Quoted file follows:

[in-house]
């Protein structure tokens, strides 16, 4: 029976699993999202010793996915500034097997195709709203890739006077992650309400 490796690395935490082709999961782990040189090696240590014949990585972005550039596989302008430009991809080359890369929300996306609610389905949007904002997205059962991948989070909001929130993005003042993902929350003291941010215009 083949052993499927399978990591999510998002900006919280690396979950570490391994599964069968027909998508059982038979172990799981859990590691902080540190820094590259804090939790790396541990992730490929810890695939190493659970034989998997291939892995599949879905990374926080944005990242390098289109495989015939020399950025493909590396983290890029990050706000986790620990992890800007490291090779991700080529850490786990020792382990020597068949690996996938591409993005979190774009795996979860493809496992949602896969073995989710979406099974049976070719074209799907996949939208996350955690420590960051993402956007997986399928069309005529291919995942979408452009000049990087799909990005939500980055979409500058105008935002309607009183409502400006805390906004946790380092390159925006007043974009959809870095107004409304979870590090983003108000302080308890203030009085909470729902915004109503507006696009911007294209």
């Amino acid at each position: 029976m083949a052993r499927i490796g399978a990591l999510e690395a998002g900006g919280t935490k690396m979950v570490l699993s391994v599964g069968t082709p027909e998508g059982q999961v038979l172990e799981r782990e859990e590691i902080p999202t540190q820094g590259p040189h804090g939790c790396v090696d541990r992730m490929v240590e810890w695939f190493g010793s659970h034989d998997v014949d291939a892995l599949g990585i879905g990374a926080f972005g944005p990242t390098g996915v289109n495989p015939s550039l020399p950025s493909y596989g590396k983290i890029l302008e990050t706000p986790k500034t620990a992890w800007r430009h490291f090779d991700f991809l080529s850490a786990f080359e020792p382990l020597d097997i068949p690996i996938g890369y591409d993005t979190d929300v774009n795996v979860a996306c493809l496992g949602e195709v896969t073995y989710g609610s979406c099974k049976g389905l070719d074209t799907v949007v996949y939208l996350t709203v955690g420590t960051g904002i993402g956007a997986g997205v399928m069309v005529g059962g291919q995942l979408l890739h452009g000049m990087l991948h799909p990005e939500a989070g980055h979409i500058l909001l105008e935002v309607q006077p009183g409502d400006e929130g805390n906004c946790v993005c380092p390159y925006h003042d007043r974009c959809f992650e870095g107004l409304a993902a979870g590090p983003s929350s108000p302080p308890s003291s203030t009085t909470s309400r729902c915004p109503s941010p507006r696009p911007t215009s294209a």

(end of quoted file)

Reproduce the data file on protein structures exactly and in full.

[in-house]
């Protein structure tokens, strides 16, 4: 029976699993999202010793996915500034097997195709709203890739006077992650309400 490796690395935490082709999961782990040189090696240590014949990585972005550039596989302008430009991809080359890369929300996306609610389905949007904002997205059962991948989070909001929130993005003042993902929350003291941010215009 083949052993499927399978990591999510998002900006919280690396979950570490391994599964069968027909998508059982038979172990799981859990590691902080540190820094590259804090939790790396541990992730490929810890695939190493659970034989998997291939892995599949879905990374926080944005990242390098289109495989015939020399950025493909590396983290890029990050706000986790620990992890800007490291090779991700080529850490786990020792382990020597068949690996996938591409993005979190774009795996979860493809496992949602896969073995989710979406099974049976070719074209799907996949939208996350955690420590960051993402956007997986399928069309005529291919995942979408452009000049990087799909990005939500980055979409500058105008935002309607009183409502400006805390906004946790380092390159925006007043974009959809870095107004409304979870590090983003108000302080308890203030009085909470729902915004109503507006696009911007294209």
């Amino acid at each position: 029976m083949a052993r499927i490796g399978a990591l999510e690395a998002g900006g919280t935490k690396m979950v570490l699993s391994v599964g069968t082709p027909e998508g059982q999961v038979l172990e799981r782990e859990e590691i902080p999202t540190q820094g590259p040189h804090g939790c790396v090696d541990r992730m490929v240590e810890w695939f190493g010793s659970h034989d998997v014949d291939a892995l599949g990585i879905g990374a926080f972005g944005p990242t390098g996915v289109n495989p015939s550039l020399p950025s493909y596989g590396k983290i890029l302008e990050t706000p986790k500034t620990a992890w800007r430009h490291f090779d991700f991809l080529s850490a786990f080359e020792p382990l020597d097997i068949p690996i996938g890369y591409d993005t979190d929300v774009n795996v979860a996306c493809l496992g949602e195709v896969t073995y989710g609610s979406c099974k049976g389905l070719d074209t799907v949007v996949y939208l996350t709203v955690g420590t960051g904002i993402g956007a997986g997205v399928m069309v005529g059962g291919q995942l979408l890739h452009g000049m990087l991948h799909p990005e939500a989070g980055h979409i500058l909001l105008e935002v309607q006077p009183g409502d400006e929130g805390n906004c946790v993005c380092p390159y925006h003042d007043r974009c959809f992650e870095g107004l409304a993902a979870g590090p983003s929350s108000p302080p308890s003291s203030t009085t909470s309400r729902c915004p109503s941010p507006r696009p911007t215009s294209a």